You'd probably be hard-pressed to find a Whitworth student who wouldn't want to trade a trek across the snow-laden Loop in their boots in the middle of January for a trek across a Hawaiian beach, their flip-flops sinking in the warm sand.
This has become a reality for education students who are satisfying their intercultural requirement by teaching on the west shore of O'ahu, thanks to Keith Lambert, '91, assistant professor of education at Whitworth. He's been organizing the popular Jan Term program since 2015.
Lambert's first class comprised nine students, including Becca Bixby, '15, who's now teaching fifth grade at Rosa Parks Elementary School in Redmond, Wash. "Everybody kept telling me that the area was beautiful and a lot more diverse than Spokane," Bixby says. "Born and raised in Montana, I definitely wanted to experience Hawai'i." But when she and her eight fellow Whitworthians landed on O'ahu, the image she'd had in her head slowly morphed into something else entirely.
"I tell the students, 'Yes, we stay in a beautiful vacation rental on the beach,'" Lambert says, "'but just steps away are some of the most impoverished areas in Hawai'i. You'll see teachers filling up cabinets with food for their students who may otherwise go without.'"
For Bixby, seeing firsthand what these children experience really made an impact. "I had gone into it with an idea that it was going to be more of a vacation, and then to see this was a reality for them was very hard," she says. "A day on the beach was a treat for me, but for them it was survival."
Tiffany Bachman, '16, a fifth-grade teacher in Bellevue, Wash., accompanied Lambert on the second Jan Term program in 2016 and taught a kindergarten class at Wai'anae Elementary.
Bachman and Bixby agree that while they were welcomed by the youngest students, it took a while to build trust among the high schoolers and the adults in the community. "The people knew we definitely were not from around there," Bachman says, "but the staff and faculty were so welcoming."
"I had two days with a sub in my sophomore class," Bixby says. "The first day I had a substitute with me, the teenagers went crazy. They were standing on desks, running out of the classroom, even spraying each other with the hose. At that point, I hadn't earned their respect."
But, slowly, she did. "I think just putting in time and really listening to their stories and what they'd been through, helped me gain their trust." By the time the second substitute joined the class weeks later, Bixby, whose focus was on elementary education, was running the show.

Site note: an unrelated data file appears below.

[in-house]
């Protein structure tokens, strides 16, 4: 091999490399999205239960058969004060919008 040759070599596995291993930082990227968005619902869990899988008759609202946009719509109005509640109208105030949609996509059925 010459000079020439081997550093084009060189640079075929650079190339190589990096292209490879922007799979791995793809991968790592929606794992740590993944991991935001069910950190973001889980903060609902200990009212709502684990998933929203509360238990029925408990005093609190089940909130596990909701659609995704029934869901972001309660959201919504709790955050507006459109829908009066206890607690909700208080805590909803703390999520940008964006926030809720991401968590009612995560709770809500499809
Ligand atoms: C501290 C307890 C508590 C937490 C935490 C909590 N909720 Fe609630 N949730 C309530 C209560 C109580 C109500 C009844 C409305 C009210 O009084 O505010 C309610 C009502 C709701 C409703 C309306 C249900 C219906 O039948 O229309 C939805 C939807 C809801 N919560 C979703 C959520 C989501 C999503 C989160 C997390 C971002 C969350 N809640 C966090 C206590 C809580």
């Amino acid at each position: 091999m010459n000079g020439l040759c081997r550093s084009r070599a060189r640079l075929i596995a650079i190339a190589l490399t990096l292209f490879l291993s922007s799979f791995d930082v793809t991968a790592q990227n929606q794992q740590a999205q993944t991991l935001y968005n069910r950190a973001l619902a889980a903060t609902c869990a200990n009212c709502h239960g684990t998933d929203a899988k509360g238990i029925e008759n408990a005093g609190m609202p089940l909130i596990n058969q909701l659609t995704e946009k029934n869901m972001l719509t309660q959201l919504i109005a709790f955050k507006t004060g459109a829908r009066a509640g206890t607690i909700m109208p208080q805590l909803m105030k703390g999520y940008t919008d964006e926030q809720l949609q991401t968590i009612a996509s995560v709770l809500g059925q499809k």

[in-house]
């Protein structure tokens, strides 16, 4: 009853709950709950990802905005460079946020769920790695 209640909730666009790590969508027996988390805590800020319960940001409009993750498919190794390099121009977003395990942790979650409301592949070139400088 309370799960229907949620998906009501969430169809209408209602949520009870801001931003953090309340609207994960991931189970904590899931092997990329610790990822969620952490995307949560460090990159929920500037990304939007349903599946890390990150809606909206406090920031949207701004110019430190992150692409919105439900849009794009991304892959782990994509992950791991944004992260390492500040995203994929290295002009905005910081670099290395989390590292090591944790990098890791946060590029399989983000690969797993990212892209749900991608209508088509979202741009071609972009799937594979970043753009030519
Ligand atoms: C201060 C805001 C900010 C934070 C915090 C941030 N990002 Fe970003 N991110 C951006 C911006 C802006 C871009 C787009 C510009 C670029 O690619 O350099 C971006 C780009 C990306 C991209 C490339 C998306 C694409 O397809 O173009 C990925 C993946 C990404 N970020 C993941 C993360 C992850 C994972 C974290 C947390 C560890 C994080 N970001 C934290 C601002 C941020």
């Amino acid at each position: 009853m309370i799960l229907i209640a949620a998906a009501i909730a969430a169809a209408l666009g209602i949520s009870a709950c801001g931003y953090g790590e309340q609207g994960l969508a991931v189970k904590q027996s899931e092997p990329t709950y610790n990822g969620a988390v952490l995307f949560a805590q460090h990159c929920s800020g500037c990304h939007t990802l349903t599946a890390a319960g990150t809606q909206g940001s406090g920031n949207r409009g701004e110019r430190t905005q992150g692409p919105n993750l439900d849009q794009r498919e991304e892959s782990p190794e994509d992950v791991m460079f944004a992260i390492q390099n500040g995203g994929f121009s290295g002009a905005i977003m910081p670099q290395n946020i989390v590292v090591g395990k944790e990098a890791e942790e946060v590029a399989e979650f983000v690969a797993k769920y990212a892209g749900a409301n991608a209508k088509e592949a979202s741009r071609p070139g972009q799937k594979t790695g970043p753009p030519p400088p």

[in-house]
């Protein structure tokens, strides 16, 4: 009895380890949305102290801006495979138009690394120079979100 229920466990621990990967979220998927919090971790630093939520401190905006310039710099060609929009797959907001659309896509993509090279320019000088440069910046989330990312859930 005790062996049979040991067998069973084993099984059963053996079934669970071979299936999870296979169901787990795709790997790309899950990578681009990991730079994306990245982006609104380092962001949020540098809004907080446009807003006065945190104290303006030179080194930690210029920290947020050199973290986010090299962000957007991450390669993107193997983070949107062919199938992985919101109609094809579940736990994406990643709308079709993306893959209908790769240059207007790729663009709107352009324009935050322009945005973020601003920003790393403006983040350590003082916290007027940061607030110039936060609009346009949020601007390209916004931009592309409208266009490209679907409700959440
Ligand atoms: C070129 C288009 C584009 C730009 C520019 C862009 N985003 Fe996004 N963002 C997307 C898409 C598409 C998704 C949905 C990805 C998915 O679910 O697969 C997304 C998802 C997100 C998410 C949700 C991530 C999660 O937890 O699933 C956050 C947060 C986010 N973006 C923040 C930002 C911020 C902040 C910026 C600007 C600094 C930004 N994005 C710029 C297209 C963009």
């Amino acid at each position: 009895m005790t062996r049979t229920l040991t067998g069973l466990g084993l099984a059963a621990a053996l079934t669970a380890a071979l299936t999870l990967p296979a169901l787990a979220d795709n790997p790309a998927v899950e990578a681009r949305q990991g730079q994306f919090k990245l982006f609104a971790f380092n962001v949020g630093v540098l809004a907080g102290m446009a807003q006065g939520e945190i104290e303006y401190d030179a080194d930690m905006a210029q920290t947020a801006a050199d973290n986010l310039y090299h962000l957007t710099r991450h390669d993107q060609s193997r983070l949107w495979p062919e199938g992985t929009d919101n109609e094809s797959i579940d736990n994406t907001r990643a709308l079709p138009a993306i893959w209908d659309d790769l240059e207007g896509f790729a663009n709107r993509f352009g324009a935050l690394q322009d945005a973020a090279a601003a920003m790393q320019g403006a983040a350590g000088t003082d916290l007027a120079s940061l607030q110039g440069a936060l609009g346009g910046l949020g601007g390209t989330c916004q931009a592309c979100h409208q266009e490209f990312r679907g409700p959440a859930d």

For Bachman and her kindergartners, the trust came a little easier. "A lot of what I did in my class was pull aside the kids who needed extra support and just love on all of them," she says. "I realized how much you can do, even in such a short time. You can build relationships with your kids and connect with them by getting to know who they are, their interests, their likes and dislikes."
The trust that Lambert and his colleagues have established with the residents of O'ahu has enabled a special cross-cultural connection: Many Hawaiian students now attend Whitworth. For the past few years, Whitworth's football coach, Rod Sandberg, has been attending the Life Champion Senior Bowl in Hawai'i to recruit student-athletes. It's no coincidence that 18 Hawaiian students played for the Pirates last season. And eight freshmen from Wai'anae and Nānākuli began their four years here at Whitworth this fall, thanks to a sizable grant from the Kamehameha Foundation. The work and dedication of many Whitworth faculty, administrators and alumni made the students' presence on campus a reality, and they continue to work to foster relationships between Whitworth and students from Hawaii. People like President Beck A. Taylor and Greg Orwig, '91, vice president of admissions & financial aid, who traveled to O'ahu in October to talk about the Whitworth connection and how to expand it.
The support doesn't stop there. Dale Hammond, '98, Whitworth's director of alumni & parent relations, establishes and maintains the connection between the Hawaiian students and Hawaiian alumni living in Spokane, many of whom the current students now refer to as "aunties and uncles." They gather often for celebrations and barbecues, and for the students these gatherings feel like home.
Lambert knows his students are providing a big dose of what's become known as "the Whitworth way" to the people of Hawai'i. He recalls Bachman's mission on the last day the Whitworth students were on the island in 2016. "She was running around, saying she needed to go to the store and needed $3.50," he says, his voice starting to crack. "I asked her what she needed it for and she told me she wanted to buy one of her students a new pair of flip-flops." Bachman remembers the boy had been walking around with broken shoes for two days. She says his teacher was surprised she'd go out of her way to buy him new ones. "But to me," she says, "it's what he needed. It just made sense."
Lambert will take 19 education majors to Hawai'i in January 2018, double the number of his first group. They will now teach in Wai'anae and Nānākuli schools, which the students who've already been there are very pleased to hear. "I think what Keith is doing is really great," Bachman says. "He shared his dream with us, and now so many people's dreams are becoming a reality because of it."